On the third day of the FAO Regional Conference for Asia-Pacific, the FAO Director-General QU Dongyu, Government Ministers as well as civil society and private sector representatives voiced concern over COVID-19’s impacts on the food security and livelihoods of millions of people and urged for greater action to overcome the food and agriculture challenges facing the region.
The FAO Director-General highlighted that small and vulnerable farmers must be at the centre of the response.
“Smallholder farmers and their families, food workers in all sectors, and those living in commodity- and tourism-dependent economies are particularly vulnerable. They urgently need our attention,” QU urged.
The Asia-Pacific region is home to more than half of the world’s undernourished people, and with the impacts of COVID-19, the number of hungry people in Southern Asia could rise by nearly a third to 330 million in the next ten years.
“While great strides had been made to reduce poverty and hunger by so many countries, COVID-19 has upended the momentum. We must prepare for higher risks ahead of us and make sure that there is sustainability in the food supply chain,” said the conference’s chairperson Yeshey Penjor, Bhutan’s Minister for Agriculture and Forests.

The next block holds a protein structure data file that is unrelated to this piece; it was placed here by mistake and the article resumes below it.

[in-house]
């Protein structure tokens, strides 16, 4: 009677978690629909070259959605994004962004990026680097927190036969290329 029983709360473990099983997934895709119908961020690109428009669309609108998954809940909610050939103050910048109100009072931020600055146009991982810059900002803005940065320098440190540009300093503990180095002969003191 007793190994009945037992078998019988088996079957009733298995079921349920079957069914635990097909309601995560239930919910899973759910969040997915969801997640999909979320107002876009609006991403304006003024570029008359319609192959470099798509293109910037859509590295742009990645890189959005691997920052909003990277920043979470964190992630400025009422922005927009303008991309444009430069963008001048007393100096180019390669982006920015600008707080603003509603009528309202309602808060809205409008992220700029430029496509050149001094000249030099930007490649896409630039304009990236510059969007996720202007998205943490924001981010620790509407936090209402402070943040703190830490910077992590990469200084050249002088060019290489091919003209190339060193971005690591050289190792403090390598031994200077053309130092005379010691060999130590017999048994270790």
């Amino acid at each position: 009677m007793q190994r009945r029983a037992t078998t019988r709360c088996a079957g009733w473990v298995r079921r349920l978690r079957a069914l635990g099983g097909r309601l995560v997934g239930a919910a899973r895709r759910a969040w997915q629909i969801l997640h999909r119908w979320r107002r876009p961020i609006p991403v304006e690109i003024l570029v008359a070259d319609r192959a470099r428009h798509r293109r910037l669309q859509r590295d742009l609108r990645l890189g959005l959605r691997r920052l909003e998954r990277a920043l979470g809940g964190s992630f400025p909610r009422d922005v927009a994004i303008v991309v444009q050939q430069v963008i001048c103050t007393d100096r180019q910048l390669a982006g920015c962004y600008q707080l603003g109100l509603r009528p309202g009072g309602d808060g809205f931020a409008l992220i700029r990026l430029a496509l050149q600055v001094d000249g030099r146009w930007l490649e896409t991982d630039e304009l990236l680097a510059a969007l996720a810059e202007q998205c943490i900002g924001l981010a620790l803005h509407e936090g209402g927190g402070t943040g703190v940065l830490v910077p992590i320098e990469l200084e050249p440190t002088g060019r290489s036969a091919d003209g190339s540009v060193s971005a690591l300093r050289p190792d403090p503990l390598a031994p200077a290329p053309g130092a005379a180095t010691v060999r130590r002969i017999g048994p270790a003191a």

Other high-level speakers noted the importance of acting in two fronts simultaneously: revising public policies and implementing practical measures in the field.
The FAO Director-General and many participants also urged for sustained and stronger collaboration, including leveraging agricultural technologies and innovations, to end hunger and tackle COVID-19’s impacts
In this respect, the FAO chief presented the organization’s recently launched COVID-19 Response and Recovery Programme – aimed at mitigating the immediate impacts of the pandemic while building back better – as well as other key initiatives, with a focus on innovation, that can accelerate global hunger-fighting efforts.
These include the establishment of an FAO office of innovation and the creation of an international platform for digital food and agriculture, as well as the Hand-in-Hand Initiative, which is supported by “state-of-the-art tools”, namely the Hand-in-Hand Geospatial Platform and the FAO Data Lab for statistical innovation.
“The point of all these initiatives is to get the latest knowledge and tools into the hands of decision-makers but also smallholder farmers, fishers, herders, and foresters. This is the region where a vast majority of smallholders are producing the food and agricultural products that we rely upon,” said QU.
The FAO Regional Conference for Asia and the Pacific will continue until 4 September.
Original source: FAO